My wife and I are currently going through the stage of life that I like to refer to as a sports frenzy. We have three children in grade school and are crazy busy all the time with their activities - but it is so much fun. I coach many of their sports teams and (hopefully) am able to teach the kids some valuable lessons like so many coaches did for me. Sometimes these kids even return the favor and teach me something that I can apply in my work.
Last fall I was a flag football coach for a group of second and third graders. The season started pretty quickly so there was really only time for a couple of practices before the first game. And I use the word "practice" pretty loosely (those who have ever had a group of 10 or so eight year old boys out in a field practicing a contact sport know exactly what I am talking about).
We were able to work on one offensive play. Yup, one. Well - I guess it could technically be two plays because we were able to run it to either the left or right side of the field. Good job coach.
Game Day...and we are not even close to ready
I'll admit it. I was extremely worried that at some point during our game the eight year old rendition of WrestleMania was going to be on full display for all the parents. Luckily, that didn't happen. In fact, on our first offensive play our running back took the handoff and ran the distance of the field for a touchdown. To this day, I insist this was because of a superior play design and had nothing to do with the fact that he was the fastest kid on the field (that was sarcasm, in case you didn't catch it).
The kids were so excited. And so was I. As the cheering faded and we lined up for the kick-off, one of the kids looked up at me and asked, "where is the scoreboard?"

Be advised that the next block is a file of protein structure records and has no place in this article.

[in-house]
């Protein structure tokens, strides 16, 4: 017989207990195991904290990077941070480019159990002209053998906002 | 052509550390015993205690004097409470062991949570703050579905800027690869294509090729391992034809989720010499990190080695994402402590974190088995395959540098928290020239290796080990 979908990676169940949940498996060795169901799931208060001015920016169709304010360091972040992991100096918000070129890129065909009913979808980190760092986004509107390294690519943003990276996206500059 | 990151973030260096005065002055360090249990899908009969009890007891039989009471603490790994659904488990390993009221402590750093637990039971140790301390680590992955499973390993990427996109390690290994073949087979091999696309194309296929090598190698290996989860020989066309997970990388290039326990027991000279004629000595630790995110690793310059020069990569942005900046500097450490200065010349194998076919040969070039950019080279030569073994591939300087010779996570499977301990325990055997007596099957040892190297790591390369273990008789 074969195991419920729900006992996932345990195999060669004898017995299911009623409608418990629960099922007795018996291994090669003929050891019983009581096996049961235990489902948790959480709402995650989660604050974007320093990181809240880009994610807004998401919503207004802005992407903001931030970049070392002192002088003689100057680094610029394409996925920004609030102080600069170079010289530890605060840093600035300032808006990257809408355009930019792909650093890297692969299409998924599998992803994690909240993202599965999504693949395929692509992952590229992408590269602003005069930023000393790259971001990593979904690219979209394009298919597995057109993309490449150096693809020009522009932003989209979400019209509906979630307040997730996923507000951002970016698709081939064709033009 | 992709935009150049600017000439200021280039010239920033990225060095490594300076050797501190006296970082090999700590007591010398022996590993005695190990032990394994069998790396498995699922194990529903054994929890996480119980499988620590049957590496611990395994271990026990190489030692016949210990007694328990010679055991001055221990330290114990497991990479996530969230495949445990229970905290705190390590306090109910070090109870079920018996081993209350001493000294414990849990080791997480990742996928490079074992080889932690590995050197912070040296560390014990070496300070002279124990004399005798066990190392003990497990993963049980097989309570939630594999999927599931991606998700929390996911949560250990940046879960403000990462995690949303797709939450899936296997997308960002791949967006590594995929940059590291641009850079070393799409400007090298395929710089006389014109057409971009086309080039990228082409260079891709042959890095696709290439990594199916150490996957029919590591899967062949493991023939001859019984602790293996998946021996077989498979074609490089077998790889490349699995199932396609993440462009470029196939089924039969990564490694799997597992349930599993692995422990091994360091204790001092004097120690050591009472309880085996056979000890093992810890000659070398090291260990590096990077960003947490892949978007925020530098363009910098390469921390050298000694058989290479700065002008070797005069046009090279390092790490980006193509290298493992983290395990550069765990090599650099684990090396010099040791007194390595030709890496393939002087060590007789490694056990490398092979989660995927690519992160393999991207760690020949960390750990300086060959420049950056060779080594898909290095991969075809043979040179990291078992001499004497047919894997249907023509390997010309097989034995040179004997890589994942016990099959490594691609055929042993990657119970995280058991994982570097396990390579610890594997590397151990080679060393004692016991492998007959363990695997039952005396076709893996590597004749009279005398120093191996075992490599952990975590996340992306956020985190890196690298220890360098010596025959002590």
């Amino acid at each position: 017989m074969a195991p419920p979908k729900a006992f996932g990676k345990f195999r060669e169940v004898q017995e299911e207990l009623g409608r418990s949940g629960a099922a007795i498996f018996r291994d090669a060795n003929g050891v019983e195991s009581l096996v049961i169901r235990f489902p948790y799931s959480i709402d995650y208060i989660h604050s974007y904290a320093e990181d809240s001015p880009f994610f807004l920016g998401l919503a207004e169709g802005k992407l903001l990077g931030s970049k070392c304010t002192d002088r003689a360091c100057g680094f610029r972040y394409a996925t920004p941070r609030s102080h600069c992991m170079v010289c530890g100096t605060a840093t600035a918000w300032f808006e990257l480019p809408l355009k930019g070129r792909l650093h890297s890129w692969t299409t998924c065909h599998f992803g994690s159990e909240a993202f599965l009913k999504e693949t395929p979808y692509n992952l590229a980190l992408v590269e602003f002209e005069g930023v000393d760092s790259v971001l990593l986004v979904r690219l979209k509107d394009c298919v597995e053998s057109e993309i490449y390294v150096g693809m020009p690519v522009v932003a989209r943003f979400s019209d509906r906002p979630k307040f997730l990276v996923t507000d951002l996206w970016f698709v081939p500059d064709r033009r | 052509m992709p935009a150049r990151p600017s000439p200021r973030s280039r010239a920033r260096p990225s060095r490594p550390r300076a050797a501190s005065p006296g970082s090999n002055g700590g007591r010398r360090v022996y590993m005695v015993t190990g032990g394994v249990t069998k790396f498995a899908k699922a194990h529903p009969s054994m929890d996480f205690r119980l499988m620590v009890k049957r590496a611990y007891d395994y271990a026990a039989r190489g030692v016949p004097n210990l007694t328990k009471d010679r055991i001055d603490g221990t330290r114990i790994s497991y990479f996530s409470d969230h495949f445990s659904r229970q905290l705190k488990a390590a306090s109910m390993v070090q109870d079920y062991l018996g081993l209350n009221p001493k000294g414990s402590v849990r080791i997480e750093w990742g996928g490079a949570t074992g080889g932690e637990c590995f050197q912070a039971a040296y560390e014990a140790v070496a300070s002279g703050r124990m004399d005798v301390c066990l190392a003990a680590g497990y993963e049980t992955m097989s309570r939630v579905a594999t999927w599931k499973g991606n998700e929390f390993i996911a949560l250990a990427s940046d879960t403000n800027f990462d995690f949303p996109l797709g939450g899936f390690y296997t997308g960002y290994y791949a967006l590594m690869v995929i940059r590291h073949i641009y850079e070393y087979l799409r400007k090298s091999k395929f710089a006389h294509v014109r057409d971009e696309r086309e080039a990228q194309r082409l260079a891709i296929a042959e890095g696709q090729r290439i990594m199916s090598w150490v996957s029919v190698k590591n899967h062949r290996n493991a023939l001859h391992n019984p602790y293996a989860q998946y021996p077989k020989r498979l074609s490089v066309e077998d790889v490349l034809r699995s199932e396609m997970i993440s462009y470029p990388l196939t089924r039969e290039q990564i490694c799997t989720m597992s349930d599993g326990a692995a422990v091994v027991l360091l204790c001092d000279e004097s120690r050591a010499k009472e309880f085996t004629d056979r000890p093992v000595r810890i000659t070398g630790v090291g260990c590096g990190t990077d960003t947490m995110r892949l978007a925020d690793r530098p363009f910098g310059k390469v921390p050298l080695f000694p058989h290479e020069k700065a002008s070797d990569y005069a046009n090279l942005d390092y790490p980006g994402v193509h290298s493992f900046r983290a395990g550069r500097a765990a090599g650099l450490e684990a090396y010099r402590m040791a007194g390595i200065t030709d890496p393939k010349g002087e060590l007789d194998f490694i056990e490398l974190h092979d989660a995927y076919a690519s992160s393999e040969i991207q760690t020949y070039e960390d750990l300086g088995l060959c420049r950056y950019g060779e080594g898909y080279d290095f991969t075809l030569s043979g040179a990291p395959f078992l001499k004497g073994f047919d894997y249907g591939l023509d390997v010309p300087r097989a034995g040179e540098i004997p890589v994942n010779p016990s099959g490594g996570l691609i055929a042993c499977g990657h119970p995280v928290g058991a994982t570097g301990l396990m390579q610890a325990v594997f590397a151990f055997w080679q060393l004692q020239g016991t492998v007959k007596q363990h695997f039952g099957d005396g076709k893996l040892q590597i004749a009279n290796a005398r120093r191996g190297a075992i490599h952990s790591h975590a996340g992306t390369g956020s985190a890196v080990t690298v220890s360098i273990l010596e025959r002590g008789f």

My reply - "We don't keep score, we are just out here to play hard and get better."
And like any typical third grader, he had the next question all queued up and ready to hit me with it...
"If we don't keep score, how do we know if we are getting better?"
I paused for a second, looking down at him blinking back at me waiting for a reply.
I didn't get the chance to answer before the kickoff, but it didn't matter. Do you know what the kids on both teams started doing? They kept score. They tallied the touchdowns and did the math themselves.
Now why would they do that? Why can't they just play?
They want to know how they are doing. They want to know if they are performing well. They want to know if they are getting better. In the absence of a score, they have no basis to judge their own performance. They have no way to judge their team's performance. These are kids. When we take away their performance measure (the score) they instinctively measure performance themselves.
What is the score in your business?
People working in your business or department need the same visibility to the team's (your company or department's) performance as those kids did. So many people come to work and are asked to do their best and work hard. They are even told - "be engaged!", "improve!", or "we need to continually get better!". Even if they try their best - how can they be sure their efforts are making things better?
Put up the scoreboard.
1) Determine your limited set of key business metrics. Do not try to measure everything. Think of how confusing a football game would be if there was a giant scoreboard tallying every single statistic as the game went on.
2) Make them visible. Yes. Hang them on the wall. For everyone to see. If you are not proud of what they tell you, hiding them won't make it better. They don't turn off the scoreboard when a team falls way behind. Simply knowing where things stand often causes an uptick in performance, and as performance improves, enthusiasm will build.
3) Repost results as frequently as practical. Revealing the results of the 1st quarter halfway through the 4th quarter won't help a football team all that much. Shorten the loop between execution and metrics - monthly is typically adequate.
Most people want to be engaged and work hard, but do they know if their actions are making a difference? Does your team know the score?
Christopher M. Spranger, MBA, ASQ MBB
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